Bloody Sunday relatives say soldier amnesty means 'Irish lives don't matter'

James Wray and William McKinney who died on Bloody Sunday

ANY ban on prosecutions for Troubles’ killings will be a clear message to the world that Boris Johnson’s government thinks Irish lives don’t matter, Bloody Sunday families have said.

John Kelly, whose brother Michael (17) was shot dead at the 1972 civil rights march in Derry, has called on the Irish government to take “whatever international legal or political action necessary” to stop moves to introduce a statute of limitations on Troubles prosecutions.

Mr Kelly was responding to leaked reports that the British government intends introducing the move in next week at Westminster when it lays out the legislative agenda for the coming year.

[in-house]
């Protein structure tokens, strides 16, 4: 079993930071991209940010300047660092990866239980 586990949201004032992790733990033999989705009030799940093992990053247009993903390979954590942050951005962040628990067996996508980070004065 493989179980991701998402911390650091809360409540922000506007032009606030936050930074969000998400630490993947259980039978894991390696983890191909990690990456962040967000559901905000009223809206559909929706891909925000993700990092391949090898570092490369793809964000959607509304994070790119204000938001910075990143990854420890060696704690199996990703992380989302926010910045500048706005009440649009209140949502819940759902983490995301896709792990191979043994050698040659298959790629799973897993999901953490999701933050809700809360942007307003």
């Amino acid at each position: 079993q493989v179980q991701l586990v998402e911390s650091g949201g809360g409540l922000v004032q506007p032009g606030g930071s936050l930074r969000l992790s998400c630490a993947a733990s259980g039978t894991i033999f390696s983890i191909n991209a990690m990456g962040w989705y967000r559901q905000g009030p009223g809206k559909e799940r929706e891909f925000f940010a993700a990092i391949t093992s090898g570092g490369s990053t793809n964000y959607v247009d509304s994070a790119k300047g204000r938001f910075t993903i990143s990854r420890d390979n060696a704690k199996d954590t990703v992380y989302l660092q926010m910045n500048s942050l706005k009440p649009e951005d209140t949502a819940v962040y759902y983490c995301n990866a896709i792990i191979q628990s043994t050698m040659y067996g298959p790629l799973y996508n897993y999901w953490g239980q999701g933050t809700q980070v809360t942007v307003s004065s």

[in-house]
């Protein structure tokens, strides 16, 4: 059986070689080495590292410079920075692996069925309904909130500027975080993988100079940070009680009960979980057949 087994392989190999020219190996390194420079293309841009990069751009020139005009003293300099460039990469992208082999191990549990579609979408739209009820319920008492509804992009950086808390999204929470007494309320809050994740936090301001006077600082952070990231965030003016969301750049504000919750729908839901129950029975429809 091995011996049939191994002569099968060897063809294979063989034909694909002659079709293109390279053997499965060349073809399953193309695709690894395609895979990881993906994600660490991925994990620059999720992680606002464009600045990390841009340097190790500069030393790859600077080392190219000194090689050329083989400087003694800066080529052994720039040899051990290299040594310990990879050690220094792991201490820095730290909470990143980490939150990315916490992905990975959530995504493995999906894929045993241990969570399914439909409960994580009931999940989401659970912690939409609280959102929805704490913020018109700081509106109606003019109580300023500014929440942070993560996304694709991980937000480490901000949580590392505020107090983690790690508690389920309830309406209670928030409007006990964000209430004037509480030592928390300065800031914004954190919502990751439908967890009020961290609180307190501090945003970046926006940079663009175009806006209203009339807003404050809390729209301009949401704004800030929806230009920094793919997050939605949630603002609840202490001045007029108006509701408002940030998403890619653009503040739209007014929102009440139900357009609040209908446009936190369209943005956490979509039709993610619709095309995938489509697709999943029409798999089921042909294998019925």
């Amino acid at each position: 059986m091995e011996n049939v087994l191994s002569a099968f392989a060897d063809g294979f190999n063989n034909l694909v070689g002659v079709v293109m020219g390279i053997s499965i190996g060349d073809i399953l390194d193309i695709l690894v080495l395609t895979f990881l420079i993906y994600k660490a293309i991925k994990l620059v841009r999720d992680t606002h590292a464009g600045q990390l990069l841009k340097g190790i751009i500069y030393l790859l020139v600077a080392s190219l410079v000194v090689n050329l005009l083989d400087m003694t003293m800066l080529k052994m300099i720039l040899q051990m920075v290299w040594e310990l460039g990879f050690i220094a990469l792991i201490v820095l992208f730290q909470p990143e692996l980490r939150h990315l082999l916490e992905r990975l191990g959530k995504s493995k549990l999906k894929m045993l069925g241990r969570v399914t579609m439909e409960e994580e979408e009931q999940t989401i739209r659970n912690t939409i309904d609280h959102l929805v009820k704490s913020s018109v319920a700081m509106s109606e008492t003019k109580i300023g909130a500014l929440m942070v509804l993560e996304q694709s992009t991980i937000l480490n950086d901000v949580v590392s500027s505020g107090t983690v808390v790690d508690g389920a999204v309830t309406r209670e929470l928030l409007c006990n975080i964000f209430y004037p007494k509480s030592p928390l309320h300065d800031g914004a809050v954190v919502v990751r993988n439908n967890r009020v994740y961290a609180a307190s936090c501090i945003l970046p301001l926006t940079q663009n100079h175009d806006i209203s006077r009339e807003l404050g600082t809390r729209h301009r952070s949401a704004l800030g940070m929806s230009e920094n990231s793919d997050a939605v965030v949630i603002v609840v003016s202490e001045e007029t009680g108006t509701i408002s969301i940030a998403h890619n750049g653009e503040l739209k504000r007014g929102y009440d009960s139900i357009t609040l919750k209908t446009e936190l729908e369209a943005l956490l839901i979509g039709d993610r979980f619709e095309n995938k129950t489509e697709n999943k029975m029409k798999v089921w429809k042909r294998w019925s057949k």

One former British soldier is currently facing murder and attempted murder charges over Bloody Sunday.

Soldier F is facing murder charges in connection with the killings of William McKinney and Jim Wray and five attempted murder charges in relation to five people shot and injured.

A number of Bloody Sunday families are also seeking a judicial review of a Public Prosecution Service decision not to charge other former soldiers.

“The British government is saying this would apply across the board but in reality they are talking about Irish lives. What they’re saying is it makes all the innocent victims who died terrible deaths non-people, not even worthy of basic justice; it’s obscene,” Mr Kelly said.

“If they press ahead with this plan, they are effectively telling the world that Irish lives don’t matter, whether they be from the unionist or nationalist traditions. Essentially by denying justice to the victims and their families, they are making victims of new generations of Irish people.”

Irish News